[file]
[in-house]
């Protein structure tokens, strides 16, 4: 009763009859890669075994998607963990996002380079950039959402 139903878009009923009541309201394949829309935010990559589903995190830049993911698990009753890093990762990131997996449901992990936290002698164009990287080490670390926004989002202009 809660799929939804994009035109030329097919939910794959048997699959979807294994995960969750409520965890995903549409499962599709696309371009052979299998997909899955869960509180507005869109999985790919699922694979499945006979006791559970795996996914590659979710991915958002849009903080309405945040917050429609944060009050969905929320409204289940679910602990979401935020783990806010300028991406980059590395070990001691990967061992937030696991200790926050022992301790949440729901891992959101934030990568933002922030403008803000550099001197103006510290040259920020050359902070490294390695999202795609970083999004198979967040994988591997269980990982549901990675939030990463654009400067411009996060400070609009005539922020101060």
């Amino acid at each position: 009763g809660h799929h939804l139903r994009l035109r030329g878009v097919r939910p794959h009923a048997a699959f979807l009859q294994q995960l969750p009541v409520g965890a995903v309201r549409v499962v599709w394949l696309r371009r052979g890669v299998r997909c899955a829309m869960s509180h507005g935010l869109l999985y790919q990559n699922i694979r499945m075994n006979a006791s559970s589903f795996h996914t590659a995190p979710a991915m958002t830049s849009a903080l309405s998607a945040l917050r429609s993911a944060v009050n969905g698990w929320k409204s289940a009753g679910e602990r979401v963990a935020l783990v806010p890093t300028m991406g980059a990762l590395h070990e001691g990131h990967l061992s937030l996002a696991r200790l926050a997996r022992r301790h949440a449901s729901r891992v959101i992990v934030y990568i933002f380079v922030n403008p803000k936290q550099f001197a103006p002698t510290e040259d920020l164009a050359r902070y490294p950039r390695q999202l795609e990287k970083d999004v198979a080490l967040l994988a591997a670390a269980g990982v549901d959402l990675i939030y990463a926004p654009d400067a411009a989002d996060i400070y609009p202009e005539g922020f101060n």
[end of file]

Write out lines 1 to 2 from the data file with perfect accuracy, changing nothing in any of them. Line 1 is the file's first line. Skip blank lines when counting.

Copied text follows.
[in-house]
């Protein structure tokens, strides 16, 4: 009763009859890669075994998607963990996002380079950039959402 139903878009009923009541309201394949829309935010990559589903995190830049993911698990009753890093990762990131997996449901992990936290002698164009990287080490670390926004989002202009 809660799929939804994009035109030329097919939910794959048997699959979807294994995960969750409520965890995903549409499962599709696309371009052979299998997909899955869960509180507005869109999985790919699922694979499945006979006791559970795996996914590659979710991915958002849009903080309405945040917050429609944060009050969905929320409204289940679910602990979401935020783990806010300028991406980059590395070990001691990967061992937030696991200790926050022992301790949440729901891992959101934030990568933002922030403008803000550099001197103006510290040259920020050359902070490294390695999202795609970083999004198979967040994988591997269980990982549901990675939030990463654009400067411009996060400070609009005539922020101060």